A fine balance between the efficacy and the safety of a vaccinia virus-based recombinant vaccine candidate is extremely important. The recombinant virus must present the immunogen(s) in a manner that elicits a protective immune response in the vaccinated animal but lacks any significant pathogenic properties. Therefore attenuation of the vector strain would be a highly desirable advance over the current state of technology.

A number of vaccinia genes have been identified which are non-essential for growth of the virus in tissue culture and whose deletion or inactivation reduces virulence in a variety of animal systems.

The gene encoding the vaccinia virus thymidine kinase (TK) has been mapped (Hruby et al., 1982) and sequenced (Hruby et al., 1983; Weir et al., 1983). Inactivation or complete deletion of the thymidine kinase gene does not prevent growth of vaccinia virus in a wide variety of cells in tissue culture. TK vaccinia virus is also capable of replication in vivo at the site of inoculation in a variety of hosts by a variety of routes.

It has been shown for herpes simplex virus type 2 that intravaginal inoculation of guinea pigs with TK virus resulted in significantly lower virus titers in the spinal cord than did inoculation with TK+ virus (Stanberry et al., 1985). It has been demonstrated that herpesvirus encoded TK activity in vitro was not important for virus growth in actively metabolizing cells, but was required for virus growth in quiescent cells (Jamieson et al., 1974).

Attenuation of TK vaccinia has been shown in mice inoculated by the intracerebral and intraperitoneal routes (Buller et al., 1985). Attenuation was observed both for the WR neurovirulent laboratory strain and for the Wyeth vaccine strain. In mice inoculated by the intradermal route, TK recombinant vaccinia generated equivalent anti-vaccinia neutralizing antibodies as compared with the parental TK+ vaccinia virus, indicating that in this test system the loss of TK function does not significantly decrease immunogenicity of the vaccinia virus vector. Following intranasal inoculation of mice with TK and TK+ recombinant vaccinia virus (WR strain), significantly less dissemination of virus to other locations, including the brain, has been found (Taylor et al., 1991a).

Another enzyme involved with nucleotide metabolism is ribonucleotide reductase. Loss of virally encoded ribonucleotide reductase activity in herpes simplex virus (HSV) by deletion of the gene encoding the large subunit was shown to have no effect on viral growth and DNA synthesis in dividing cells in vitro, but severely compromised the ability of the virus to grow on serum starved cells (Goldstein et al., 1988). Using a mouse model for acute HSV infection of the eye and reactivatable latent infection in the trigeminal ganglia, reduced virulence was demonstrated for HSV deleted of the large subunit of ribonucleotide reductase, compared to the virulence exhibited by wild type HSV (Jacobson et al., 1989).

Both the small (Slabaugh et al., 1988) and large (Schmidtt et al., 1988) subunits of ribonucleotide reductase have been identified in vaccinia virus. Insertional inactivation of the large subunit of ribonucleotide reductase in the WR strain of vaccinia virus leads to attenuation of the virus as measured by intracranial inoculation of mice (Child et al., 1990).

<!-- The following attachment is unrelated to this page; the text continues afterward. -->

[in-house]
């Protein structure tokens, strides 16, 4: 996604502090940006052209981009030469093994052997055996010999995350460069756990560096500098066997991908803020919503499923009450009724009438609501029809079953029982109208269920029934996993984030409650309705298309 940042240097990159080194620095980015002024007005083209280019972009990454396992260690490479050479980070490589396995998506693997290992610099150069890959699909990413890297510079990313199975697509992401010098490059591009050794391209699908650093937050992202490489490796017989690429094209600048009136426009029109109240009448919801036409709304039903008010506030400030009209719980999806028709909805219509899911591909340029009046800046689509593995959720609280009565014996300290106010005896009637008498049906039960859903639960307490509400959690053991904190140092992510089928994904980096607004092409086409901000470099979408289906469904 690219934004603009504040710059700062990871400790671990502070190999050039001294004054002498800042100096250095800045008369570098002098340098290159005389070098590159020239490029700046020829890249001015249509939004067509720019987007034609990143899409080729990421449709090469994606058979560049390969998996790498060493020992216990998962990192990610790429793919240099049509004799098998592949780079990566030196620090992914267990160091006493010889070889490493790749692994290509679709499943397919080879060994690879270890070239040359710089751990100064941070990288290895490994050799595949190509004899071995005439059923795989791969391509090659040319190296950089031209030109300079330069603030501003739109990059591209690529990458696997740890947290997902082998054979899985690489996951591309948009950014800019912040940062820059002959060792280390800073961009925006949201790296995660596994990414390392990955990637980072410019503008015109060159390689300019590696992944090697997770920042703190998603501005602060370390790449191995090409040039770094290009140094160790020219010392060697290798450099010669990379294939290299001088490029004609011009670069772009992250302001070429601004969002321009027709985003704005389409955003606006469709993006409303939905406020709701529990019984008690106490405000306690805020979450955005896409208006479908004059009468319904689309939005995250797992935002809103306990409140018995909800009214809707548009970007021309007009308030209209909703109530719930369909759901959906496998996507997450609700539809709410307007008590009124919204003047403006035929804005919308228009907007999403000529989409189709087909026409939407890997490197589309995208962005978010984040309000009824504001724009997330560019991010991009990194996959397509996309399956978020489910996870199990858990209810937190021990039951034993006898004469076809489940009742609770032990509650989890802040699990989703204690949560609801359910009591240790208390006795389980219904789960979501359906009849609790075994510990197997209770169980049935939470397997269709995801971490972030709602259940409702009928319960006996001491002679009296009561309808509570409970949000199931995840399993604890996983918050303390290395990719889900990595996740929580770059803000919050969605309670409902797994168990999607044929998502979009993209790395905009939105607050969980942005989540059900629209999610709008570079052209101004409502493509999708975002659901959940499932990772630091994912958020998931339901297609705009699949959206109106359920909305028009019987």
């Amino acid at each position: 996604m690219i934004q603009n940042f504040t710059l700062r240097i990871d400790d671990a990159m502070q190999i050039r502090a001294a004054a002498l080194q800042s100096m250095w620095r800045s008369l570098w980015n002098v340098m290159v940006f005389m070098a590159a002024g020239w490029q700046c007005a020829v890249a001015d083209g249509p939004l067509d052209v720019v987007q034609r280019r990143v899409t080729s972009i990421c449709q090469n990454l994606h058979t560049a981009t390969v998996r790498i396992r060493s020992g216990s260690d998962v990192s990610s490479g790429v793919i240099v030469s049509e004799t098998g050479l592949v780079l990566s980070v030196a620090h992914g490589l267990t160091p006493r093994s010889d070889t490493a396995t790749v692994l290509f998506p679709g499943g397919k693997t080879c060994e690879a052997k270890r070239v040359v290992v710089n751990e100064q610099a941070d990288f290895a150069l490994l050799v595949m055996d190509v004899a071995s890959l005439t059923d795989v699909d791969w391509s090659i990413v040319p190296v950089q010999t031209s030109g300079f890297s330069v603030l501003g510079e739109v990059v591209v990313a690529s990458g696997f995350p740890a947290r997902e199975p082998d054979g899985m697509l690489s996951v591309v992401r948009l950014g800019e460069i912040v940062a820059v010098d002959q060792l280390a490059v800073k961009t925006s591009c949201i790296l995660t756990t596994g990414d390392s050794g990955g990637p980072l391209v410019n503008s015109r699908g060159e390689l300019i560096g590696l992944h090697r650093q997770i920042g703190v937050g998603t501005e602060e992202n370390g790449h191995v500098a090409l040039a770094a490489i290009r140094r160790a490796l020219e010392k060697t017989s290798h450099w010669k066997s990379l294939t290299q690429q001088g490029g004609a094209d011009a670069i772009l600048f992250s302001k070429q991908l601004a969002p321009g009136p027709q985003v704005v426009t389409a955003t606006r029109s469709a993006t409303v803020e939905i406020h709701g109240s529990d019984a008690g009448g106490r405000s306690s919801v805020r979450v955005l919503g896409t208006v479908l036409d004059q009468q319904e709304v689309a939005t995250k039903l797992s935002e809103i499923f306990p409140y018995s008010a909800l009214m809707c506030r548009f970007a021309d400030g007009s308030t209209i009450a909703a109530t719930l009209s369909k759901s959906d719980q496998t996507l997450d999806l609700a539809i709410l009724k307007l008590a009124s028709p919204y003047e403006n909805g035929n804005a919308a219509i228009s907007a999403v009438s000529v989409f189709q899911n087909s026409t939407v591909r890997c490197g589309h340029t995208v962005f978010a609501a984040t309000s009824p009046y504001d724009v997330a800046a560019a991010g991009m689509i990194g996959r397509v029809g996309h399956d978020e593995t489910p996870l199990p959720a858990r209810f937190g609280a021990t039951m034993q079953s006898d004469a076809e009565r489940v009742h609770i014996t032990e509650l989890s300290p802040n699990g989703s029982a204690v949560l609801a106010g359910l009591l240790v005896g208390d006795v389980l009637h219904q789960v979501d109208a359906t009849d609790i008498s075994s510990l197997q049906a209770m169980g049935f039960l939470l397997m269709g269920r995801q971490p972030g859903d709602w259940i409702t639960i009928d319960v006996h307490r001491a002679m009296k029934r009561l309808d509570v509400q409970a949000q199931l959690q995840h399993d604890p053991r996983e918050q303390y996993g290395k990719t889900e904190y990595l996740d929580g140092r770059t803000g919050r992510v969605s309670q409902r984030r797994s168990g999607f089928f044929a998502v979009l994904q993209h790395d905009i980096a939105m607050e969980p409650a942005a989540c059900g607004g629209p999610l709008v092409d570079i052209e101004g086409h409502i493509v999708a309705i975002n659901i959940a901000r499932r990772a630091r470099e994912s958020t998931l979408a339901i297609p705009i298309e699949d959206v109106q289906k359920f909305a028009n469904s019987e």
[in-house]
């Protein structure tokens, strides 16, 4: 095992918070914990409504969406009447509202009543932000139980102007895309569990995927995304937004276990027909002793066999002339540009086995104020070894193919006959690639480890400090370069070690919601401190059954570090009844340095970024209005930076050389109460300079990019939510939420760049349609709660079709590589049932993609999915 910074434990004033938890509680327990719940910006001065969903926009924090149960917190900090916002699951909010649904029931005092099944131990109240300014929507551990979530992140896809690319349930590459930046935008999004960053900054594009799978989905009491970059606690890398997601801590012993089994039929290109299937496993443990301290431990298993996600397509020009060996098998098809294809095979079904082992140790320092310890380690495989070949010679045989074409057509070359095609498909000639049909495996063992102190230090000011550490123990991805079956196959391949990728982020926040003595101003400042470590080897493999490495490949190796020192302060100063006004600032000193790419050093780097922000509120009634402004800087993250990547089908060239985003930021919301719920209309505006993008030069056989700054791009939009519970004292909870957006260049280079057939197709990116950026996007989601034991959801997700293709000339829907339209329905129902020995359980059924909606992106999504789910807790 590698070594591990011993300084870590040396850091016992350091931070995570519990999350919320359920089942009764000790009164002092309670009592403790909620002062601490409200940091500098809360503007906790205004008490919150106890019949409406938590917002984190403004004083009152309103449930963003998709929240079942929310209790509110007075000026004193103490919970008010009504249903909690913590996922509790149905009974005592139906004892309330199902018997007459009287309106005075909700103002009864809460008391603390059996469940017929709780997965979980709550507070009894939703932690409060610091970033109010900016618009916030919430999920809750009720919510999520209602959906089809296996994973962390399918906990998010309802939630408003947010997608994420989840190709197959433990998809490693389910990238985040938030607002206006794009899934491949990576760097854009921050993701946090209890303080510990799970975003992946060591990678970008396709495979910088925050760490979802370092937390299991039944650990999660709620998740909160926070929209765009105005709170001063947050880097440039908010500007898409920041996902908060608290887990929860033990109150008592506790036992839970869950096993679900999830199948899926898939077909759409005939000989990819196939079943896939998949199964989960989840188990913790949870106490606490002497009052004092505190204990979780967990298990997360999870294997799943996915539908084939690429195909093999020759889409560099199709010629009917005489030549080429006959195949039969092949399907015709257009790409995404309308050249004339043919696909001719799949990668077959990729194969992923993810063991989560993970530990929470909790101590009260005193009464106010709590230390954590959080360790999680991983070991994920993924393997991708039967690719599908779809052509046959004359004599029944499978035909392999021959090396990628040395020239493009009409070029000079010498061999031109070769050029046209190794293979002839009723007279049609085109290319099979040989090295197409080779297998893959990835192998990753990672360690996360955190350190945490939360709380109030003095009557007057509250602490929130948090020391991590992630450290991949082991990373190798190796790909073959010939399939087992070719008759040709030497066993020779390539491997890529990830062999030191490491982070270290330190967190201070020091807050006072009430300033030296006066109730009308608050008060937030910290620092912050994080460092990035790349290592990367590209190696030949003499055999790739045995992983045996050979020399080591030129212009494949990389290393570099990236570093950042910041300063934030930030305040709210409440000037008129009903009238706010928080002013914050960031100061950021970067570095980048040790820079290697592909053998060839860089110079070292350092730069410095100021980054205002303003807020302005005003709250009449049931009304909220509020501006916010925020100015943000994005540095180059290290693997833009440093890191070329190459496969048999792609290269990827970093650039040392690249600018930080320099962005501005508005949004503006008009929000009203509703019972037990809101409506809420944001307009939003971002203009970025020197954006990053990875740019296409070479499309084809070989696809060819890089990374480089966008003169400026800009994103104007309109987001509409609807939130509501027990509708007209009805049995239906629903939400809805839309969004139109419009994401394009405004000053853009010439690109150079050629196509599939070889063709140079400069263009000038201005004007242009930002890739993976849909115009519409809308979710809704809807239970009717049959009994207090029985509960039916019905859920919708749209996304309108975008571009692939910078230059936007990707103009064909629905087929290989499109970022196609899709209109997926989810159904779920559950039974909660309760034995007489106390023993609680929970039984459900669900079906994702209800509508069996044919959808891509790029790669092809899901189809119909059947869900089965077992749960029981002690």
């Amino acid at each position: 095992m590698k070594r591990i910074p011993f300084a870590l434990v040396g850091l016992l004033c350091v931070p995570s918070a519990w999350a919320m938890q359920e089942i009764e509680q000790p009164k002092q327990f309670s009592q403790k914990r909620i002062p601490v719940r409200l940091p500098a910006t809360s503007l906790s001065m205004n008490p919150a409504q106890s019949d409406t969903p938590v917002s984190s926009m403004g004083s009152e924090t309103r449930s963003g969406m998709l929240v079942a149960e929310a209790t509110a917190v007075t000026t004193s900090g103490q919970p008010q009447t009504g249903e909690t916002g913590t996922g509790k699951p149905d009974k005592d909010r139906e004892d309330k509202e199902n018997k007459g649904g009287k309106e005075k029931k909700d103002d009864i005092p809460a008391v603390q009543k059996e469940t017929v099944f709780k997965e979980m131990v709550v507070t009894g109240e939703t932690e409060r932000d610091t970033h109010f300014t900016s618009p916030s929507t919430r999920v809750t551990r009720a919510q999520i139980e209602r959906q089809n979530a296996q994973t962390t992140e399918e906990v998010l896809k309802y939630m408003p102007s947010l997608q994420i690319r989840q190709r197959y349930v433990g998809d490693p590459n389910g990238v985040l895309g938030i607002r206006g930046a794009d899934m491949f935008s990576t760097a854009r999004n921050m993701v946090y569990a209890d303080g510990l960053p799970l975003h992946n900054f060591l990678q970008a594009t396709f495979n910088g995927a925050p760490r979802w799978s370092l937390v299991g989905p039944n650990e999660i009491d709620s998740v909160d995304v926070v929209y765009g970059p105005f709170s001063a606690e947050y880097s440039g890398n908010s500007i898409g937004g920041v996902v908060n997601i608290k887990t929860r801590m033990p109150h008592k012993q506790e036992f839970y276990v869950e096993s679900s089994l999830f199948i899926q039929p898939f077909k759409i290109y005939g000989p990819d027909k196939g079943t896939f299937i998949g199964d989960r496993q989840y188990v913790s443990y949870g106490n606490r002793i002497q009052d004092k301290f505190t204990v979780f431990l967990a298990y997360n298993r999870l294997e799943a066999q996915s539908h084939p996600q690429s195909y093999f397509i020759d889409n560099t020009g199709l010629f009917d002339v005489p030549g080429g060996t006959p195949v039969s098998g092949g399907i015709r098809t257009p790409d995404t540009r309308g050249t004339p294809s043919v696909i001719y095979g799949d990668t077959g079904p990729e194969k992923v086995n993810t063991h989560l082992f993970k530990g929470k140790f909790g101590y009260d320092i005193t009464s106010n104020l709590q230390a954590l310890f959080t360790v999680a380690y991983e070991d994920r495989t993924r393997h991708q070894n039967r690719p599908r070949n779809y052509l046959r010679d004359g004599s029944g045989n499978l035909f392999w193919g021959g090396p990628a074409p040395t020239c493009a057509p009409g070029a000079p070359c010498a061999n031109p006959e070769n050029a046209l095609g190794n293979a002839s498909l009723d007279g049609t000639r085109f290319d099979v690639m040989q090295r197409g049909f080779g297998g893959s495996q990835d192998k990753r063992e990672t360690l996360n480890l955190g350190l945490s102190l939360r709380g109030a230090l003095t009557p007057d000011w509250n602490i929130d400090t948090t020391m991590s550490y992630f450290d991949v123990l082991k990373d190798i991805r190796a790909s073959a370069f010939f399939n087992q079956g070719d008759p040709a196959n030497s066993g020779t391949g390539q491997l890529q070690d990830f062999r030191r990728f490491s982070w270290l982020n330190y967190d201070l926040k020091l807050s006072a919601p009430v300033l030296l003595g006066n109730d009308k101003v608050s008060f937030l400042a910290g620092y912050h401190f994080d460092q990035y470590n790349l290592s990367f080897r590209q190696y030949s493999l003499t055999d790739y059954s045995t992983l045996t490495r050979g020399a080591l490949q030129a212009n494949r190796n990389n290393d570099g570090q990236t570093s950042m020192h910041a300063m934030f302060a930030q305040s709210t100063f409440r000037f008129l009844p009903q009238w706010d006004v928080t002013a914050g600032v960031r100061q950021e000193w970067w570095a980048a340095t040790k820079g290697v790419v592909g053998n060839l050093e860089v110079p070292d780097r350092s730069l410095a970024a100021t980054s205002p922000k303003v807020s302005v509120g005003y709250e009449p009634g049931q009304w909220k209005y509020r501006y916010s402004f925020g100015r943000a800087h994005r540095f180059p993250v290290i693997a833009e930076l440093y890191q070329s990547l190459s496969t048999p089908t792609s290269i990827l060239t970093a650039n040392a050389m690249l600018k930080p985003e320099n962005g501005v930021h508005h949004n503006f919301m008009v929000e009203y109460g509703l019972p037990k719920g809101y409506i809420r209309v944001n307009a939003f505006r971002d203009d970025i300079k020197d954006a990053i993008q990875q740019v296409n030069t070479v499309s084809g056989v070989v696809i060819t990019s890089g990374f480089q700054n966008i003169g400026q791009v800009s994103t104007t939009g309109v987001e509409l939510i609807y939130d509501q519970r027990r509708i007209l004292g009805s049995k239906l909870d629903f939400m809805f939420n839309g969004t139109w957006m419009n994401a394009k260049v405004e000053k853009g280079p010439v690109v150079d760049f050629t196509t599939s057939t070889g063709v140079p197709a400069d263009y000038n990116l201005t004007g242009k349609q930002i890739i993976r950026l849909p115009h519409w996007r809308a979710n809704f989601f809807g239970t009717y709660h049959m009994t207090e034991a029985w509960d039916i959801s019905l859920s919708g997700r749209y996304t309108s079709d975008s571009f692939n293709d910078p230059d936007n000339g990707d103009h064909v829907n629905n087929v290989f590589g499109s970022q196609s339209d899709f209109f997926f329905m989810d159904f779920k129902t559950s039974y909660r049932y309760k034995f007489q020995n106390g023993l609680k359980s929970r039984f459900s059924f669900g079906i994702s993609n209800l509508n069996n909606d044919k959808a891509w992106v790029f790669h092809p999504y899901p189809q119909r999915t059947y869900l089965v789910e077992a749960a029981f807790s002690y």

The vaccinia virus hemagglutinin gene (HA) has been mapped and sequenced (Shida, 1986). The HA gene of vaccinia virus is nonessential for growth in tissue culture (Ichihashi et al., 1971). Inactivation of the HA gene of vaccinia virus results in reduced neurovirulence in rabbits inoculated by the intracranial route and smaller lesions in rabbits at the site of intradermal inoculation (Shida et al., 1988). The HA locus was used for the insertion of foreign genes in the WR strain (Shida et al., 1987), derivatives of the Lister strain (Shida et al., 1988) and the Copenhagen strain (Guo et al., 1989) of vaccinia virus. Recombinant HA vaccinia virus expressing foreign genes have been shown to be immunogenic (Guo et al., 1989; Itamura et al., 1990; Shida et al., 1988; Shida et al., 1987) and protective against challenge by the relevant pathogen (Guo et al., 1989; Shida et al., 1987).

Cowpox virus (Brighton red strain) produces red (hemorrhagic) pocks on the chorioallantoic membrane of chicken eggs. Spontaneous deletions within the cowpox genome generate mutants which produce white pocks (Pickup et al., 1984). The hemorrhagic function (u) maps to a 38 kDa protein encoded by an early gene (Pickup et al., 1986). This gene, which has homology to serine protease inhibitors, has been shown to inhibit the host inflammatory response to cowpox virus (Palumbo et al., 1989) and is an inhibitor of blood coagulation.

The u gene is present in WR strain of vaccinia virus (Kotwal et al., 1989b). Mice inoculated with a WR vaccinia virus recombinant in which the u region has been inactivated by insertion of a foreign gene produce higher antibody levels to the foreign gene product compared to mice inoculated with a similar recombinant vaccinia virus in which the u gene is intact (Zhou et al., 1990). The u region is present in a defective nonfunctional form in Copenhagen strain of vaccinia virus (open reading frames B13 and B14 by the terminology reported in Goebel et al., 1990a,b).

Cowpox virus is localized in infected cells in cytoplasmic A type inclusion bodies (ATI) (Kato et al., 1959). The function of ATI is thought to be the protection of cowpox virus virions during dissemination from animal to animal (Bergoin et al., 1971). The ATI region of the cowpox genome encodes a 160 kDa protein which forms the matrix of the ATI bodies (Funahashi et al., 1988; Patel et al., 1987). Vaccinia virus, though containing a homologous region in its genome, generally does not produce ATI. In WR strain of vaccinia, the ATI region of the genome is translated as a 94 kDa protein (Patel et al., 1988). In Copenhagen strain of vaccinia virus, most of the DNA sequences corresponding to the ATI region are deleted, with the remaining 3′ end of the region fused with sequences upstream from the ATI region to form open reading frame (ORF) A26L (Goebel et al., 1990a,b).